Almost half of expats in the UK hit hard by the global economic downturn are considering returning home, with those currently based in the US, Thailand and South Africa the worst affected, a new survey reveals.
Expat Economics, the first of three instalments of the annual HSBC Bank International Expat Explorer survey identified the UK and US as having some of he highest numbers of expats considering a homeward move, surveying over 3,100 expats from around 50 countries.
Almost half of expats in the UK and close to a quarter of those in the US are considering returning home, in stark contrast to the average of only 15% of expats overall who are contemplating the same move.
This year the survey has probed expats' quality of life by examining for economic factors: annual income in excess of $200,000, monthly disposable income over $3,000, an increase in saving while living or working abroad and having at least two luxury items in the country they live in.
Overall, expats based in the US, Thailand and South Africa has been hit hardest by the credit crunch, cutting their spending on essential and luxury items, as well as the money allocated to savings and investments. The largest reduction in essential daily items was seen in Spain where almost two thirds of expats have cut back. Nearly 80% of expats in the US and 75% of UK-based expats have also scaled down their spending on day-to-day purchases.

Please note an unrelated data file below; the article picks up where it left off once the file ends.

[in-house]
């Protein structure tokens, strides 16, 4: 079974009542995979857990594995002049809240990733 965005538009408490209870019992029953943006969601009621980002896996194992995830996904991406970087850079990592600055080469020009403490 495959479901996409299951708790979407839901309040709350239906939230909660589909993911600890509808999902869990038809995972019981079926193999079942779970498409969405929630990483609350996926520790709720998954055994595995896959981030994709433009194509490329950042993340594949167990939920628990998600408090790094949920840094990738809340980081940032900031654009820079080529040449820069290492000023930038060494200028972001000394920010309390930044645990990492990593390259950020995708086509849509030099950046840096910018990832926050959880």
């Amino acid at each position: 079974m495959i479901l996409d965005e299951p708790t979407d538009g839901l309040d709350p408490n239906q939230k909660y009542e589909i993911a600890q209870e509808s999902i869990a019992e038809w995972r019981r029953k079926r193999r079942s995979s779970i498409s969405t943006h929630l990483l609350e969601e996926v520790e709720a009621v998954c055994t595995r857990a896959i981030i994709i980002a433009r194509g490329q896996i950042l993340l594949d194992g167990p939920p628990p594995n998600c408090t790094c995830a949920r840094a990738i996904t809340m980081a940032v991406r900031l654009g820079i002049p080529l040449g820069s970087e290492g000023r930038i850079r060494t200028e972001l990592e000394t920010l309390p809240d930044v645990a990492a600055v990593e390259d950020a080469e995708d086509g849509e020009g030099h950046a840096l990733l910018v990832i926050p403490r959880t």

Conversely, Asia is home to the highest paid expats with a quarter earning in excess of $200,000 a year. The survey also identified Russia, Japan and Qatar as home to the wealthiest expats. Over a third of Russia-based expats, 40% of Japan-based expats and 22% of expats in Qatar earning above the $200,000 mark.
Belgium and Australia are home to the least wealthy expats, with almost two thirds in Belgium and over 60% in Australia earning below $100,000. This compares to an average of 35% across the board.
The survey also found emerging markets are best for expats' finances. Russia scores highest as a result of the number of expats saving more, higher annual savings and the amount of disposable income available. Qatar claimed second place and Saudi Arabia third, dragged down by lower annual salaries.
Switzerland and the UK ranked first and second respectively for Europe, with Qatar and Saudi Arabia leading the charge in the Middle East, Russia and Hong Kong top for the Asia Pacific region and Mexico and the US highest in the Americas.
"There is no doubt that we have seen some interesting trends in terms of how expats are reacting to the credit crunch, but what is also interesting to see is that they remain to be a wealthy group of individuals," says Paul Say, head of marketing and communications for HSBC Bank International.
"Over half of the expats surveyed are actually earning US$100,000 and over - no mean feat particularly in the current climate," he adds.
The next instalment in the Expat Explorer series will be released in August and focus on expats' quality of life. The full report is avaialale at: http://www.offshore.hsbc.com/expatexplorer.
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